Updated: Nov 5
My interest in retro airliners was mostly focussed on western aircraft, but in the past few months I have been more interested in Soviet aircraft instead. Normally I avoid fully plastic models as they often feel very cheap while being rather expensive, but unfortunately there is no diecast AN-10 mould, so I had no choice but to get this one by Kum Models. With 60 grams it weighs about the same as a 1/400 diecast TU-144.
Who is Kum Models?
It is unknown who is behind the brand Kum Models. I contacted Herpa but they have not replied yet. Their models are produced by the Art Model Association (or AMA). They have a factory in Kiev, Ukraine, which produces plastic vehicle models / toys in 1/87 scale, mostly from World War 2 and the Cold War. They also make 1/200 plastic aircraft models, including the AN-10 and AN-12, for Herpa, Aviaboss and Kum Models. This explains the similarity in the box and stand design.
The Antonov AN-10 was developed from the AN-8 in the 1950's as a passenger aircraft. The first flight was in 1957 and two years later it was taken into service by Aeroflot. 104 aircraft were build, of which the last retired in 1974. The AN-12 was developed as a militairy version of the AN-10 and was much more succesful (it's still in use today!). The CCCP-11169 was delivered to Aeroflot in August 1959 and flew for 10 years. In October 1969 it got damaged beyond repair during landing at a snowy Mirny Airport, Russia. The fuselage could still be found at Mirny Airport in 2016, where it was used as a shed. It's unknown whether it's still there.
There are 6 parts that will be given between 1 and 10 points, 1 being the lowest and 10 being perfect. In the end the average of these scores will be the final score. I have updated the score bar as after a couple reviews I realized it takes a lot to be in the red "not recommended" zone. Now the colors fit better with the scorings.
Accuracy of colors
There are very few coloured pictures of this livery, but in the image above it's still in decent condition. It features a white top, grey belly, thick blue cheatline with two thin white cheatlines inbetween. The same blue color is used on the tail and propellor blades.
Although slightly difficult to judge from the picture, the colors seem to be replicated well. The propellors on the model are black, but on the picture of the actual (crashed) aircraft the propellors look darker than the paint on the fuselage, suggesting it was black aswell instead of blue. The engines have a red color on the tip, but on the pictures above it's either yellow or without color. Everything else seems to be accurate.
Score: 9 / 10
The livery consists of a blue cheatline with a wing behind the cockpit, a lightning bolt towards the rear and a triangle on the tail. The wing on the front is obviously wrong. There should be no white space between the cockpit windows and the blue edges should be much much thinner across the entire fuselage. The "feathers" should stretch further to the rear aswell. The triangle on the tail seems totally fine. The cheatline is also placed at the correct height and ends nicely under the black antiglare screen. The white cheatlines are too fat.
Score: 5 / 10
Logos, titles and stickers
Because of the very poor design of the wing, it becomes a little difficult to judge how well all other elements around it are placed. The Aeroflot logo is placed too low and should be more towards the nose. The Aeroflot titles have the wrong font aswell. There are red "AN-10A" titles, which should be "AN-10" instead.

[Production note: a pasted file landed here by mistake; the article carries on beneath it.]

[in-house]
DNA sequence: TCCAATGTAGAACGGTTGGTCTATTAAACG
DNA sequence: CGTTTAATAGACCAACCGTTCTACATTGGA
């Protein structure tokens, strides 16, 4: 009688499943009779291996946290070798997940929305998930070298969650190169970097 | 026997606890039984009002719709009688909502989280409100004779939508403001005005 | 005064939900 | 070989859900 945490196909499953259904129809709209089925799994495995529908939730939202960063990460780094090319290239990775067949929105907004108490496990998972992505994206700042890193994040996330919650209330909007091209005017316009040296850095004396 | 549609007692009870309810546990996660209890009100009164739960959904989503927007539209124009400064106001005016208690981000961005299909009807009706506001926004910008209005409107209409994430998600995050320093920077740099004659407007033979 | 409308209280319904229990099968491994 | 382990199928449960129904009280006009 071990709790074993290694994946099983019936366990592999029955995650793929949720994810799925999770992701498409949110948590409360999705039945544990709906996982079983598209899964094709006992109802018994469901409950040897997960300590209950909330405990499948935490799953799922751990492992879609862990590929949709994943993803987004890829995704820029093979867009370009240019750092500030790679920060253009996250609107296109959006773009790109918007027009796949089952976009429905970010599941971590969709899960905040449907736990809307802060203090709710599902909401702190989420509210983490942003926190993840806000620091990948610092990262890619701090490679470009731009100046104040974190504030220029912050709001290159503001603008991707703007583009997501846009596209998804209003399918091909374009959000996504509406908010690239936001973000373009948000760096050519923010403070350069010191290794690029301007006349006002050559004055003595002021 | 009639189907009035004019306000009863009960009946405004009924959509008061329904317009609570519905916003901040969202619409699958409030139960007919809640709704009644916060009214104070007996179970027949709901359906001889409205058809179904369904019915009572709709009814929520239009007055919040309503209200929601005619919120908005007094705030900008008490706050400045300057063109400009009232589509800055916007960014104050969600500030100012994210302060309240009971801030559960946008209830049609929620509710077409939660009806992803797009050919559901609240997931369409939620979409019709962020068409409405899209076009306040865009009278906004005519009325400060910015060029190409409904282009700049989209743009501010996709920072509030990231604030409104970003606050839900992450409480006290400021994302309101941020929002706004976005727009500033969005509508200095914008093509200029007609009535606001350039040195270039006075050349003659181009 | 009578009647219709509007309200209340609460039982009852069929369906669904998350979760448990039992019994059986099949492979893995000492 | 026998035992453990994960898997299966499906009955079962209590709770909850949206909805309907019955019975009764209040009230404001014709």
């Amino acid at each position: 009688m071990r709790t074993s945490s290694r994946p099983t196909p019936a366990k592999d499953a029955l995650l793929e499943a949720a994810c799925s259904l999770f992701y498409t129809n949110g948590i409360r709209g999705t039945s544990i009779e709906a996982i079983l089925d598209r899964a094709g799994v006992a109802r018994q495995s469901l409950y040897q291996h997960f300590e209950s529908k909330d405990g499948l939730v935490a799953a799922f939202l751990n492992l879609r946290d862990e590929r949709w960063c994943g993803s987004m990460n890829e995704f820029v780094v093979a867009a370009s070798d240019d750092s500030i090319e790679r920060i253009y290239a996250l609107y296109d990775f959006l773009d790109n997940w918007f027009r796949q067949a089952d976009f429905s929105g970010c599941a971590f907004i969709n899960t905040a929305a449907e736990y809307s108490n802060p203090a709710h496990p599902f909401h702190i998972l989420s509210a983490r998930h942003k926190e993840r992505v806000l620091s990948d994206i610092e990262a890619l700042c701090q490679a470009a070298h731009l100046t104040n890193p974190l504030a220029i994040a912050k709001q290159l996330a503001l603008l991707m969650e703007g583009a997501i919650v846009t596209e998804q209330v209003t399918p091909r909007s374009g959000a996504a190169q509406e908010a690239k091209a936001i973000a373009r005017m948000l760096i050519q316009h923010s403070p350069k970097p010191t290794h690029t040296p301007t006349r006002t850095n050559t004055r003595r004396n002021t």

There should be a Soviet flag on the tail, but on the model it's just a red square. Considering other small details on the model like the Aeroflot logo, it surely should have been possible to add at least something yellow to make it resemble the flag. The registration is also not very well replicated. The "CCCP" and "11169" should not be above the rear door and the font is not completely right either.
Score: 2 / 10
There aren't many other details on this model. On the picture above there are 2 windows on the right side of the rear door, but I believe they shouldn't be there at all. The window in the rear door is not centered either and the triangular cockpit window should be smaller. There are some details around the geardoors, which is nice, but nothing spectacular. Something very nice is that the nosecone is transparent, just like in real life.
Score: 5,5 / 10
Paint and printing QC
Overall the paint and printing quality is good. There is too much paint on the belly, making the main landing geardoors barely visible. The grey paint also gets damaged easily where it contacts the plastic blister, but luckily I could remove most of the smudges.
Score: 8,5 / 10
Overall the mould looks very good. The seams from the wing and gears are neat and they clearly put effort in the horizontal and vertical stabilizers. The transparent nosecone also fits very well. Some wheels spin, but not all. The propellors are also rather stiff. The model tilts to the right when sitting on the stand.
Score: 9 / 10
Some may think I'm too critical for a plastic model, but I paid €60 for it and the latest releases are €70-€80 (with the same flaws), which is the same as some diecast narrowbodies! Assuming that plastic is cheaper and it's more easy to add details in the mould, this model is way too overpriced. Even the plastic blister is so cheap and weak that it can easily damage the paint. Aviaboss made the same livery on the same mould back in 2015 and did a much better job with the livery and details, so if you can find it, take that one over this Kum Models release. The total score is 39 / 6 = 6.5, which is okay if you really want an AN-10 model, but in my opinion not worth it. I got the AN-12 CCCP-11014 from Kum Models aswell and the quality control is horrible, so I highly recommend to stay away from this brand, unless you can find one with good QC for half the price.
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